Exclusive: Zambia 'doing everything possible' to avoid looming default - finance minister

JOHANNESBURG (Reuters) - Zambia is doing everything possible to avoid a sovereign debt default later this week, including sharing information on its Chinese debt with holders of its dollar-denominated bonds, its finance minister told Reuters on Monday.

Sources close to the main committee of bondholders, however, said little progress had been made in debt talks.

Even before the coronavirus pandemic caused a global economic slowdown, Zambia was struggling with mounting debt due to low prices for copper, its main export.

It has three outstanding dollar-denominated Eurobonds with a total face value of $3 billion.

It missed payment of a $42.5 million coupon on one of its Eurobonds last month and has asked creditors to delay interest payments until April, a request that has so far failed to receive support from bondholders.

A 30-day “grace period” on the coupon payment expires on Friday.

“We’ll wait and see. We’re doing everything possible,” Finance Minister Bwalya Ng’andu told Reuters by ‘phone. “The discussions (with bondholders) are on a continuous basis.”

When asked whether Zambia had the resources to pay the coupon within the grace period, he said his country had committed to treating all its creditors the same.

Its dollar bonds are currently trading between 44-46 cents on the dollar, according to Tradeweb data. XS1267081575=TEXS1056386714=TEUS988895AA69=TE


With the pandemic adding to pressure on some African countries already struggling with unsustainable debt, Zambia is being closely watched as a test case for how borrowers and creditors might navigate a broader debt crisis.

Eurobond holders have cited Zambia’s lack of progress in talks with the International Monetary Fund (IMF) and poor transparency regarding its borrowing from China as obstacles to their agreeing to its request to suspend debt payments.

Ng’andu said his government had shared requested information with creditors.

“We’ve given all the information that needs to be given concerning the Chinese debt,” he said.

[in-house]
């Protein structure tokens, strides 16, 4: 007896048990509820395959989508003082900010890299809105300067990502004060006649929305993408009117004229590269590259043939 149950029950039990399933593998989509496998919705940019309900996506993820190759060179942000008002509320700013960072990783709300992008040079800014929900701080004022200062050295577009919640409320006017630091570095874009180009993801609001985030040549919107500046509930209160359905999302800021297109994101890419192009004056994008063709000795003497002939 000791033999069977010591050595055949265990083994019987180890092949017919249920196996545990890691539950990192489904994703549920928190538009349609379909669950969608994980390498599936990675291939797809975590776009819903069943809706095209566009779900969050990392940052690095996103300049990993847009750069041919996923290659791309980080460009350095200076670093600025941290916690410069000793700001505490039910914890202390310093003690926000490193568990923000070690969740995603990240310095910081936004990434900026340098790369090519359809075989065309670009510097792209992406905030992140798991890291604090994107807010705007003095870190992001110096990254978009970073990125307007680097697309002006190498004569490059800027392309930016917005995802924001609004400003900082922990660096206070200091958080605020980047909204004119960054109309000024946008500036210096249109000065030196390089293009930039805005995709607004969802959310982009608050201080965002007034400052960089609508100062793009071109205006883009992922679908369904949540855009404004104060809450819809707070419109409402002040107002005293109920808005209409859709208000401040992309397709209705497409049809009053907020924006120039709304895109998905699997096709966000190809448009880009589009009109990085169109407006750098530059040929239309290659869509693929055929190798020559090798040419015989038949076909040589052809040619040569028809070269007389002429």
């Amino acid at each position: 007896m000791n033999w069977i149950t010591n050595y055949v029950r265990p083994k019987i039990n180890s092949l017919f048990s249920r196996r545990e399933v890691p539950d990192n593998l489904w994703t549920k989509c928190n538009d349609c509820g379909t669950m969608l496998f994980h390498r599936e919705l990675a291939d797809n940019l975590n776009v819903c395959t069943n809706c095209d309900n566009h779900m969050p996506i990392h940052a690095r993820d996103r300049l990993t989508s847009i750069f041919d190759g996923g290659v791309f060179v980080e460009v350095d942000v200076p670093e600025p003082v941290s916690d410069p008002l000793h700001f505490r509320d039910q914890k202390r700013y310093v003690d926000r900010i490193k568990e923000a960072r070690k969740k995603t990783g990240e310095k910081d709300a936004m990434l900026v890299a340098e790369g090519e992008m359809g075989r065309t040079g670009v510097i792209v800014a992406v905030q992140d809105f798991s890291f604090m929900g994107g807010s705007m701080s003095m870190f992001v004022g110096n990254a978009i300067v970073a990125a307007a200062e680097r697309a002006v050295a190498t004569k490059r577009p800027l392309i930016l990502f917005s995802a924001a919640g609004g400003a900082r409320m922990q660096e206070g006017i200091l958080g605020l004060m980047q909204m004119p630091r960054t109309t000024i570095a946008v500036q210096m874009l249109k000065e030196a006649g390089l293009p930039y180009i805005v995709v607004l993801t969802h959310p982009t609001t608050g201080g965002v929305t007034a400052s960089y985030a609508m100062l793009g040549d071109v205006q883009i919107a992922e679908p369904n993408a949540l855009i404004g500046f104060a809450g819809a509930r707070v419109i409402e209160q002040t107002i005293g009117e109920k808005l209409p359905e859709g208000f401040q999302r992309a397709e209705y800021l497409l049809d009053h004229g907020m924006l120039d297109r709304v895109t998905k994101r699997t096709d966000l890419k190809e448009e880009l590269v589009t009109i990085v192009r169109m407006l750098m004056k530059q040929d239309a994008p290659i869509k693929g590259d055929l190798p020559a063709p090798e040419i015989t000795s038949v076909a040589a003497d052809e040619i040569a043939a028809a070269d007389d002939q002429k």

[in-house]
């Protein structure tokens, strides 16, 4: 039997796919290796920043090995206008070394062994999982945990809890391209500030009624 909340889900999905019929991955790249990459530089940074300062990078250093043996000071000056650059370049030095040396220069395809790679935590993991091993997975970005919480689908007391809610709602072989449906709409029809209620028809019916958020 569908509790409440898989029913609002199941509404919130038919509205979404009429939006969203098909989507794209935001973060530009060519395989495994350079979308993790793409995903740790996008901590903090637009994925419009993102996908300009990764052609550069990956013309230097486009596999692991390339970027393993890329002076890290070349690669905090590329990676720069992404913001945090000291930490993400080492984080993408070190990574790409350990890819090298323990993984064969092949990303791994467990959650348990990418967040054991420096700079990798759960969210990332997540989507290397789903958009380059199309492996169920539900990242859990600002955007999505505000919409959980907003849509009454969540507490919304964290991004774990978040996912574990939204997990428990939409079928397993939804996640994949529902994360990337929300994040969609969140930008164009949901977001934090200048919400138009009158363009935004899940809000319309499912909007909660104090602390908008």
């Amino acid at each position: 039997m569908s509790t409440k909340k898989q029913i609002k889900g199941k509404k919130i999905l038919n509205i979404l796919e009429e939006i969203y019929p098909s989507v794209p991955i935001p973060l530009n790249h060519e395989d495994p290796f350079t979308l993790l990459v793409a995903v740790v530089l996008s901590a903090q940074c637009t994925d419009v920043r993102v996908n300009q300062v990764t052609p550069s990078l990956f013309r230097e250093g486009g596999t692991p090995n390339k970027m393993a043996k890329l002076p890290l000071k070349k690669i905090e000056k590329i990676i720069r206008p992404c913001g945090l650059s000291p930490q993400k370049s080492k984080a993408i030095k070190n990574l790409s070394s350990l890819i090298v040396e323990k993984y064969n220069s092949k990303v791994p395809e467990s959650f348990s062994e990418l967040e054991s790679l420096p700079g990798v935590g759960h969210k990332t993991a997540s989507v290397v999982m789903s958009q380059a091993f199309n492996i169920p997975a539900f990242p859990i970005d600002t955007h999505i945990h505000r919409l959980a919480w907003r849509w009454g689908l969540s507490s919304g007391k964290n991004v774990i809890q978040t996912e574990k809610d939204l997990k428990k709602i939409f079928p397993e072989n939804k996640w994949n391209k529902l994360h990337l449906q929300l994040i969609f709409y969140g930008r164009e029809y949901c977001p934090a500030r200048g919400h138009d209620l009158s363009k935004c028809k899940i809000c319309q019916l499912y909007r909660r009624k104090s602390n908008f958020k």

However, the source close to the Zambia External Bondholder Committee - a large group of creditors holding more than 40% across all of Zambia’s bonds and a blocking stake in each issue - said they still did not have enough clarity.

“Creditors have not received detailed information on the Chinese debt,” the source said, adding that no discussions of substance had been going on.

A second source said creditors had “very low visibility on the terms, conditions and alleged arrears on Chinese or other commercial debt as well as specific proposed treatment of it.”

Zambia’s debt-to-GDP ratio is expected to top 100% this year, having ballooned from just over 30% in 2014.

Its external public debt burden is around $12 billion. Some $3.5 billion of that is bilateral debt, $2.1 billion is owed to multilaterals and $2.9 billion is other commercial debt in addition to the $3 billion of Eurobonds.

It owes about $3 billion to China and Chinese entities.

The China Development Bank agreed late last month to defer repayment on a loan to Zambia, but Eurobond holders say the deal’s announcement lacked details such as the loan’s size and terms.

Ng’andu said Zambia would continue to engage with Chinese institutions to seek further debt relief.

Additional reporting by Chris Mfula in Lusaka and Karin Strohecker in London; Editing by Alison Williams and Mike Collett-White